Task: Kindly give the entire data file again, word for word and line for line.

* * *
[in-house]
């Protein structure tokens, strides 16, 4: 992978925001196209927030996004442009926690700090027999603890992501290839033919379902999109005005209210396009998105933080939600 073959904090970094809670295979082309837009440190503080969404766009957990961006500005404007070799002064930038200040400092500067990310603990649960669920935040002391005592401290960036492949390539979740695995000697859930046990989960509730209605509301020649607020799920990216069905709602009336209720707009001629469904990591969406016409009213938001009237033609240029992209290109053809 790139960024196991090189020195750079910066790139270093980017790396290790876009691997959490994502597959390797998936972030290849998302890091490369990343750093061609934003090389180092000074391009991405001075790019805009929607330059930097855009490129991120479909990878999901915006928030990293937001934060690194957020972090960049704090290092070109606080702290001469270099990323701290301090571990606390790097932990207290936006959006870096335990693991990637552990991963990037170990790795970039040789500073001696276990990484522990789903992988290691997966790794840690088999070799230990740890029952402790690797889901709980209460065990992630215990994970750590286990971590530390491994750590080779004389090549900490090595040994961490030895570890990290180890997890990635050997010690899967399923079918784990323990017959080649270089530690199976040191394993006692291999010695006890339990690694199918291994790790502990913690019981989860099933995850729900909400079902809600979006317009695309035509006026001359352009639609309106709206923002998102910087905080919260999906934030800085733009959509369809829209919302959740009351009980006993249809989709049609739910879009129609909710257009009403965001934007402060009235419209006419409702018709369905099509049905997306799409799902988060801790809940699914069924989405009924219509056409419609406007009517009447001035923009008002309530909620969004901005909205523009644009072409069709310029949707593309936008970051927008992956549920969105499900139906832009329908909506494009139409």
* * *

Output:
[in-house]
């Protein structure tokens, strides 16, 4: 992978925001196209927030996004442009926690700090027999603890992501290839033919379902999109005005209210396009998105933080939600 073959904090970094809670295979082309837009440190503080969404766009957990961006500005404007070799002064930038200040400092500067990310603990649960669920935040002391005592401290960036492949390539979740695995000697859930046990989960509730209605509301020649607020799920990216069905709602009336209720707009001629469904990591969406016409009213938001009237033609240029992209290109053809 790139960024196991090189020195750079910066790139270093980017790396290790876009691997959490994502597959390797998936972030290849998302890091490369990343750093061609934003090389180092000074391009991405001075790019805009929607330059930097855009490129991120479909990878999901915006928030990293937001934060690194957020972090960049704090290092070109606080702290001469270099990323701290301090571990606390790097932990207290936006959006870096335990693991990637552990991963990037170990790795970039040789500073001696276990990484522990789903992988290691997966790794840690088999070799230990740890029952402790690797889901709980209460065990992630215990994970750590286990971590530390491994750590080779004389090549900490090595040994961490030895570890990290180890997890990635050997010690899967399923079918784990323990017959080649270089530690199976040191394993006692291999010695006890339990690694199918291994790790502990913690019981989860099933995850729900909400079902809600979006317009695309035509006026001359352009639609309106709206923002998102910087905080919260999906934030800085733009959509369809829209919302959740009351009980006993249809989709049609739910879009129609909710257009009403965001934007402060009235419209006419409702018709369905099509049905997306799409799902988060801790809940699914069924989405009924219509056409419609406007009517009447001035923009008002309530909620969004901005909205523009644009072409069709310029949707593309936008970051927008992956549920969105499900139906832009329908909506494009139409």